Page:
Aeroplane Gurdwara


Devotees offer miniature aircraft at Shaheed Baba Nihal Singh Gurdwara in Punjab to fulfil their dreams of going abroad.

It's not difficult to locate Shaheed Baba Nihal Singh Gurdwara in Talhan village near Jalandhar on NH-1. Just ask for the "hawai jahaz gurdwara" or the "aeroplane gurdwara", and you'll be promptly guided to it.

Shaheed Baba Nihal Singh Gurdwara, which looks like a typical Sikh shrine with its pristine white domes, was a bone of ­contention between Jats and Dalits a decade ago; the two communities had fought for control of its management, and the dispute had even led to riots and curfew. But no one remembers or cares for that bitter past any more. Instead, the gurdwara is now a symbol of hope and a brighter, wealthier future, somewhere in New Jersey or Toronto. ­Shaheed Baba Nihal Singh Gurdwara, or the hawai jahaz gurdwara, is a ticket to the West; if you offer a toy aeroplane there as prasad, you can be "assured" of a visa. Or so, believe devotees who flock to the shrine with miniature aircraft as offerings, from across Punjab's Doaba region, which consists of Jalandhar, Hoshiarpur, Kapurthala and Nawanshahr ­districts, and which has over six million of its natives settled abroad. It is believed that every family in Doaba has at least one ­member living overseas.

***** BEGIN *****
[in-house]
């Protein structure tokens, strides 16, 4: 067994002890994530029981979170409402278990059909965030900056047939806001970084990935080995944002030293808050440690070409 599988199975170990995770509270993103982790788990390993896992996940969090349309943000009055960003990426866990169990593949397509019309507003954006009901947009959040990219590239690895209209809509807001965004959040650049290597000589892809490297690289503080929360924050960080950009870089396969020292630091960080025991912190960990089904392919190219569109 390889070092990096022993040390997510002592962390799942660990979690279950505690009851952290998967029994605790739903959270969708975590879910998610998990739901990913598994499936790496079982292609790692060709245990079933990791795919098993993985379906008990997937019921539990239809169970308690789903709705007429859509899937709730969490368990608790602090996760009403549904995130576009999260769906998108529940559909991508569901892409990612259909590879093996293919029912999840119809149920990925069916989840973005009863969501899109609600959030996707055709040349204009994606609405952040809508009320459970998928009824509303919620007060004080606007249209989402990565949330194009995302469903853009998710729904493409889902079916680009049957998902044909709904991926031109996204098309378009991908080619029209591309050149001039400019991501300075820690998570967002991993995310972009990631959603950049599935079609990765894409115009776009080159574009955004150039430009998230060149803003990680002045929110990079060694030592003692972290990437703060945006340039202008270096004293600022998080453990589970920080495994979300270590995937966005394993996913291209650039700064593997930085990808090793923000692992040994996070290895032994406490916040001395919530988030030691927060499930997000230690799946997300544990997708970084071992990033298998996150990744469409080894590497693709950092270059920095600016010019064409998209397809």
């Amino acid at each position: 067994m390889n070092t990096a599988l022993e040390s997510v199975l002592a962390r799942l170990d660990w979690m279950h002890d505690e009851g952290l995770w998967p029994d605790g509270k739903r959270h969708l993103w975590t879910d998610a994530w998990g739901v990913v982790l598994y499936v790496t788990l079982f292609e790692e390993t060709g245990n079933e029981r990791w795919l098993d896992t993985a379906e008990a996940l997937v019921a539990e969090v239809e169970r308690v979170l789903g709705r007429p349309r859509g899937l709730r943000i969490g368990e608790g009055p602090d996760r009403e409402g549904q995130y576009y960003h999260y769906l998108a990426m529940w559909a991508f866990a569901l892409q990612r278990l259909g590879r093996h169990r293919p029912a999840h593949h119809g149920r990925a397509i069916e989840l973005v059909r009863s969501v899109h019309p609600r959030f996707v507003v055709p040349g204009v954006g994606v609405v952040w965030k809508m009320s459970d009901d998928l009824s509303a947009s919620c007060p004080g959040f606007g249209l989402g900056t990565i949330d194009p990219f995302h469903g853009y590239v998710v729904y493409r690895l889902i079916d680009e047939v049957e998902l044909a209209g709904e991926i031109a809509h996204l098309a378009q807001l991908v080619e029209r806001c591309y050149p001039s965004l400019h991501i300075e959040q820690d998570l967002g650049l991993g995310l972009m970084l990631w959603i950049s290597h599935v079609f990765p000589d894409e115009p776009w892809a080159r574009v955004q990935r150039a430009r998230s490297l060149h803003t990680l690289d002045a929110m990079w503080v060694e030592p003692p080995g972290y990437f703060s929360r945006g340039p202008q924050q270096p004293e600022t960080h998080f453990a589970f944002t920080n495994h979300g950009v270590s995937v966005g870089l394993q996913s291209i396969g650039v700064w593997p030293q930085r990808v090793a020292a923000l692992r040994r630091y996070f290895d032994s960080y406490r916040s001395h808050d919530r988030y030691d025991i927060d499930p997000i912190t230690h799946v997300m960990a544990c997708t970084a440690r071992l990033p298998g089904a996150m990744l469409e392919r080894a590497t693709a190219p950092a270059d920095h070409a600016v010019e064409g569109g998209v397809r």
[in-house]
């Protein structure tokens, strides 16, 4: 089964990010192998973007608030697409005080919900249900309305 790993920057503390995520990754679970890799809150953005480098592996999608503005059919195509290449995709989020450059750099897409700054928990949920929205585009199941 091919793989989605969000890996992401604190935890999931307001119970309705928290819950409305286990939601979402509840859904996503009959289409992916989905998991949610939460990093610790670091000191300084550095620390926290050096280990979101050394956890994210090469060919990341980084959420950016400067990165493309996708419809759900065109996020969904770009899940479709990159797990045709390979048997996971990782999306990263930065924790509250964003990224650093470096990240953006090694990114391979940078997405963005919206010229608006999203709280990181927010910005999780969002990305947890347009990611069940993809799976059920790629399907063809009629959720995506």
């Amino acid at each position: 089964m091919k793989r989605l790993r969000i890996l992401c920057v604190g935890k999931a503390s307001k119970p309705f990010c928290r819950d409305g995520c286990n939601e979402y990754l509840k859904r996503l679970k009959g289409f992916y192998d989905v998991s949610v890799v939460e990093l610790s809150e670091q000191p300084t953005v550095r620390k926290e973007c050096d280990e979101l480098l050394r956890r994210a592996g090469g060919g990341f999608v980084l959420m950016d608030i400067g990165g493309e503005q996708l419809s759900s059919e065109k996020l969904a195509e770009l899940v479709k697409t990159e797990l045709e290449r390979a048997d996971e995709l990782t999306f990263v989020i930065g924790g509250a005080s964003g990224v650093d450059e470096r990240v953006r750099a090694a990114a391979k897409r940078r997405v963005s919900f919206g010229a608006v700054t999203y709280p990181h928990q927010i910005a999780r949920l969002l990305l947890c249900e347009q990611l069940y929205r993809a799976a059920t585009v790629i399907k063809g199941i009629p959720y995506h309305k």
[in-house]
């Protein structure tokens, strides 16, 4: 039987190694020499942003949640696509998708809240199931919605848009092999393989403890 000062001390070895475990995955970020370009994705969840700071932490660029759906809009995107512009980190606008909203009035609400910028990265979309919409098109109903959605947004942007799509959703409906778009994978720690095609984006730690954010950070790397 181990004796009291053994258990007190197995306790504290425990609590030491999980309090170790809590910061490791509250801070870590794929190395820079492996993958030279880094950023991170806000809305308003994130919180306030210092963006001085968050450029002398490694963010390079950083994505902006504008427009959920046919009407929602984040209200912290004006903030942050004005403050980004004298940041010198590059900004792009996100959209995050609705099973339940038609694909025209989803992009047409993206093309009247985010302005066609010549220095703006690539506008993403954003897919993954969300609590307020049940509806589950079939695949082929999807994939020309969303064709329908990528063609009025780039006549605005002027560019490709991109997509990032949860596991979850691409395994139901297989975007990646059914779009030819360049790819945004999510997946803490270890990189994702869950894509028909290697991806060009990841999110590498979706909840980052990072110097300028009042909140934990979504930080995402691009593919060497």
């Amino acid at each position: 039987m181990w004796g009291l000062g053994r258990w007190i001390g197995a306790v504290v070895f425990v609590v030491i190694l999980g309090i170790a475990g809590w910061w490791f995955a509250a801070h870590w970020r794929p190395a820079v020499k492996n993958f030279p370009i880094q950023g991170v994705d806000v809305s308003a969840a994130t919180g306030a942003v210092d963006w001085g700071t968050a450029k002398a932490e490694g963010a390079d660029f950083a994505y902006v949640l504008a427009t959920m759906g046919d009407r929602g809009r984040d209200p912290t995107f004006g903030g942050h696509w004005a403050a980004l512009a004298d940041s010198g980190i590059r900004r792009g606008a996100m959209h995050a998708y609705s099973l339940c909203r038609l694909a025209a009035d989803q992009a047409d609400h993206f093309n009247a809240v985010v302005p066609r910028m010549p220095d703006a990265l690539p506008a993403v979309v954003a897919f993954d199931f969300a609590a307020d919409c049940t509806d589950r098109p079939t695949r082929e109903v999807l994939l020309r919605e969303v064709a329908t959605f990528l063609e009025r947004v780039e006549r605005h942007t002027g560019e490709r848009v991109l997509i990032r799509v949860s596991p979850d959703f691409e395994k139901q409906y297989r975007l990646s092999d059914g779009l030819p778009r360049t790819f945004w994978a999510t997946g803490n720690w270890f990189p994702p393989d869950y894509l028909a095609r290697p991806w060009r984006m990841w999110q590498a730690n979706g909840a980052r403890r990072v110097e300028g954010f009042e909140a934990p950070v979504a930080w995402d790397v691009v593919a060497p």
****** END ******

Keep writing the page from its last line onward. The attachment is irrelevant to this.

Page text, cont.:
The gate to Talhan village has a cement model of a British Airways aircraft sitting on top of it, and the road to Shaheed Baba Nihal Singh Gurdwara is lined with shops selling toy models of international carriers such as Lufthansa, British Airways, Air Canada, etc, priced between Rs 50 and Rs 550. Sukhpreet Singh, who runs one such shop, says the trend of offering aeroplane models started four to five years ago. "A visitor from Ludhiana came here and prayed that he would offer a model of an aeroplane if he got a US visa. Four days later, he came with a big model of an aircraft and offered it as prasad for having got the visa. The news spread, and it became a tradition."

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